Spider Trough Network
NASA/JPL/University of Arizona

Spider Trough Network
ESP_011348_0950  Science Theme: Seasonal Processes

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 Image Products: All image links are drag & drop for HiView, or click to download
Grayscale: map projected  non-map

IRB color: map projected  non-map

Merged IRB: map projected

Merged RGB: map projected

RGB color: non-map projected

Grayscale: map-projected (235.2 MB)

IRB color: map-projected (125.2 MB)

Grayscale: map-projected  (169.3 MB),
non-map  (156.8 MB)

IRB color: map projected  (83.1 MB)
non-map  (139.3 MB)

Merged IRB: map projected  (242.4 MB)

Merged RGB: map-projected  (223.4 MB)

RGB color: non map-projected  (131.7 MB)

Grayscale label   Color label
Merged IRB label   Merged RGB label
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 Observation Toolbox
Acquisition date:27 December 2008 Local Mars time: 6:01 PM
Latitude (centered):-85.043° Longitude (East):259.094°
Range to target site:248.3 km (155.2 miles)Original image scale range:99.3 cm/pixel (with 4 x 4 binning) so objects ~298 cm across are resolved
Map projected scale:100 cm/pixelMap projection:Polarstereographic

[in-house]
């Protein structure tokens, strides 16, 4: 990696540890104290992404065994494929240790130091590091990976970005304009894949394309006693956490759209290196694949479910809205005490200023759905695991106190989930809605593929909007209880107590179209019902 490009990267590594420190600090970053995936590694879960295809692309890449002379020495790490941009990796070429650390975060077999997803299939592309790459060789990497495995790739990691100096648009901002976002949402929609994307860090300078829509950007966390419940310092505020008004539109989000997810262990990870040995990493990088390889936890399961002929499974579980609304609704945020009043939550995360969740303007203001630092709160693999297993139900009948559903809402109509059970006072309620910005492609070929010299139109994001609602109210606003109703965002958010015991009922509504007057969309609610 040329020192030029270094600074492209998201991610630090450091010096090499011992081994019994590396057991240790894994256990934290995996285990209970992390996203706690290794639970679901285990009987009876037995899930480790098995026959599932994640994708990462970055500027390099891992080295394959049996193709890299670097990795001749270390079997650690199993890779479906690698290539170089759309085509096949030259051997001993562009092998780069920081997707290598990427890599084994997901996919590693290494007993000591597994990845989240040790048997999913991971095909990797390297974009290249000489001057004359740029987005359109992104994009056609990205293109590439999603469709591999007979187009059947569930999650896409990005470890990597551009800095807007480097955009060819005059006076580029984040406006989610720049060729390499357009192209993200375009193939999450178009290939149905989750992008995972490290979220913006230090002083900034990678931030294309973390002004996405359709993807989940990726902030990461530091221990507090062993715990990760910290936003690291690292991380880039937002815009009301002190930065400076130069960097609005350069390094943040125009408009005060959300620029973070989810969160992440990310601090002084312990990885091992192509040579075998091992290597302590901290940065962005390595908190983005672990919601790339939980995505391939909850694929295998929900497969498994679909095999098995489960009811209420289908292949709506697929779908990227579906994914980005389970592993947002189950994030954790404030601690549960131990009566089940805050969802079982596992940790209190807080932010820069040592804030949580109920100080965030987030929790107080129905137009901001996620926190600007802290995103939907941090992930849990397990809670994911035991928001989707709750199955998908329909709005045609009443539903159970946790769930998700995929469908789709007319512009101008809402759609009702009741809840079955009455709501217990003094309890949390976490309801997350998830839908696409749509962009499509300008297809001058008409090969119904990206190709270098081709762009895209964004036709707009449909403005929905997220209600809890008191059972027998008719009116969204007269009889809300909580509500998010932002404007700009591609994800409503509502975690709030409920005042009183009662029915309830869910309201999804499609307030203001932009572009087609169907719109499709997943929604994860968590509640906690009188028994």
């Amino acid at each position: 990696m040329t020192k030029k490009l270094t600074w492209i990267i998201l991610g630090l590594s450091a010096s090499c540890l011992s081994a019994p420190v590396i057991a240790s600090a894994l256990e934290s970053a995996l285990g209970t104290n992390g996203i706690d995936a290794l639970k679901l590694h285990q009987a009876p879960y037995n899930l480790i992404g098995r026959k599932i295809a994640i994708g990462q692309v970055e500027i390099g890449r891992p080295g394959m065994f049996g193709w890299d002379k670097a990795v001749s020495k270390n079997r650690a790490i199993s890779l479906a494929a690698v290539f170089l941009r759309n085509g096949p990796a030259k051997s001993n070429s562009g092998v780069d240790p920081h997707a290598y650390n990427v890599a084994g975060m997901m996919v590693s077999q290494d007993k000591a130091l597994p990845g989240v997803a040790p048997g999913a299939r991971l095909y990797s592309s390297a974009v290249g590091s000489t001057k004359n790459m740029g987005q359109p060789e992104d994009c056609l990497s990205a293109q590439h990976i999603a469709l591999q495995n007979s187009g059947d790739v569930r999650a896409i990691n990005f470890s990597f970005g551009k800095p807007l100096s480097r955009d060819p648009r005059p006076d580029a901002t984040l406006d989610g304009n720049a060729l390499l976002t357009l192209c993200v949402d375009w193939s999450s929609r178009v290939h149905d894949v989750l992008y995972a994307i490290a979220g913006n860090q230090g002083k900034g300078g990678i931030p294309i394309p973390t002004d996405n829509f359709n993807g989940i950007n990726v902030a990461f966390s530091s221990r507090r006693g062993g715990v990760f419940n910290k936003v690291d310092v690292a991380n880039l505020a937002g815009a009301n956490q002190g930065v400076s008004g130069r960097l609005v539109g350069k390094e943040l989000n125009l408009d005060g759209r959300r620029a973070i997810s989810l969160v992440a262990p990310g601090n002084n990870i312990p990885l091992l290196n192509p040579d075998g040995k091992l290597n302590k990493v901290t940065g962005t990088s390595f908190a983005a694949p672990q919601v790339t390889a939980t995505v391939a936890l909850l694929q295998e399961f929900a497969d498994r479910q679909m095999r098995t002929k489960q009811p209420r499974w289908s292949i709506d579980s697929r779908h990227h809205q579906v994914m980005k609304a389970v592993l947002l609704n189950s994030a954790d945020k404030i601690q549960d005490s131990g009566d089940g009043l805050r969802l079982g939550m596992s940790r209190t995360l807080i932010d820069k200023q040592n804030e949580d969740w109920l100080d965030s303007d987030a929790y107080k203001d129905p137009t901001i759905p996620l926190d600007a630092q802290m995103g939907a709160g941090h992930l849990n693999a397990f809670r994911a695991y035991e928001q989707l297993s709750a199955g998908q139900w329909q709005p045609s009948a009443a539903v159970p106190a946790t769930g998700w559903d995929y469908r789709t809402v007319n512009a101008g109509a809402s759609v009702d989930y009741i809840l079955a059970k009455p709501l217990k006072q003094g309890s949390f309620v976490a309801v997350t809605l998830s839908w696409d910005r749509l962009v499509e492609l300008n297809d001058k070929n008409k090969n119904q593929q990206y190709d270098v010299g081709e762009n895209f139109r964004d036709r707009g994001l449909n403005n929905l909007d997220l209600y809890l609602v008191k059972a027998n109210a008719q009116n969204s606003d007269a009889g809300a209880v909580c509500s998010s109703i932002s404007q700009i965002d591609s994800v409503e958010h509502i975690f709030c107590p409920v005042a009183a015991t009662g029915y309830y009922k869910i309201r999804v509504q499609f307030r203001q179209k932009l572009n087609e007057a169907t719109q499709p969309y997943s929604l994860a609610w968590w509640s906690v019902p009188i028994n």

Emission angle:0.2° Phase angle:89.7°
Solar incidence angle:90°, with the Sun about 0° above the horizon Solar longitude:181.1°, Northern Autumn
For non-map projected products:
North azimuth:123° Sub-solar azimuth:32.7°
For map-projected products
North azimuth:169.2°Sub solar azimuth:78.66°

Context map

Usage Policy
All of the images produced by HiRISE and accessible on this site are within the public domain: there are no restrictions on their usage by anyone in the public, including news or science organizations. We do ask for a credit line where possible: Image: NASA/JPL/University of Arizona
For information about NASA and agency programs on the Web, visit: http://www.nasa.gov. NASA's Jet Propulsion Laboratory, a division of the California Institute of Technology in Pasadena, Calif., manages the Mars Reconnaissance Orbiter for NASA's Science Mission Directorate, Washington. Lockheed Martin Space Systems is the prime contractor for the project and built the spacecraft. The HiRISE camera was built by Ball Aerospace and Technology Corporation and is operated by the University of Arizona. The image data were processed using the U.S. Geological Survey’s ISIS3 software.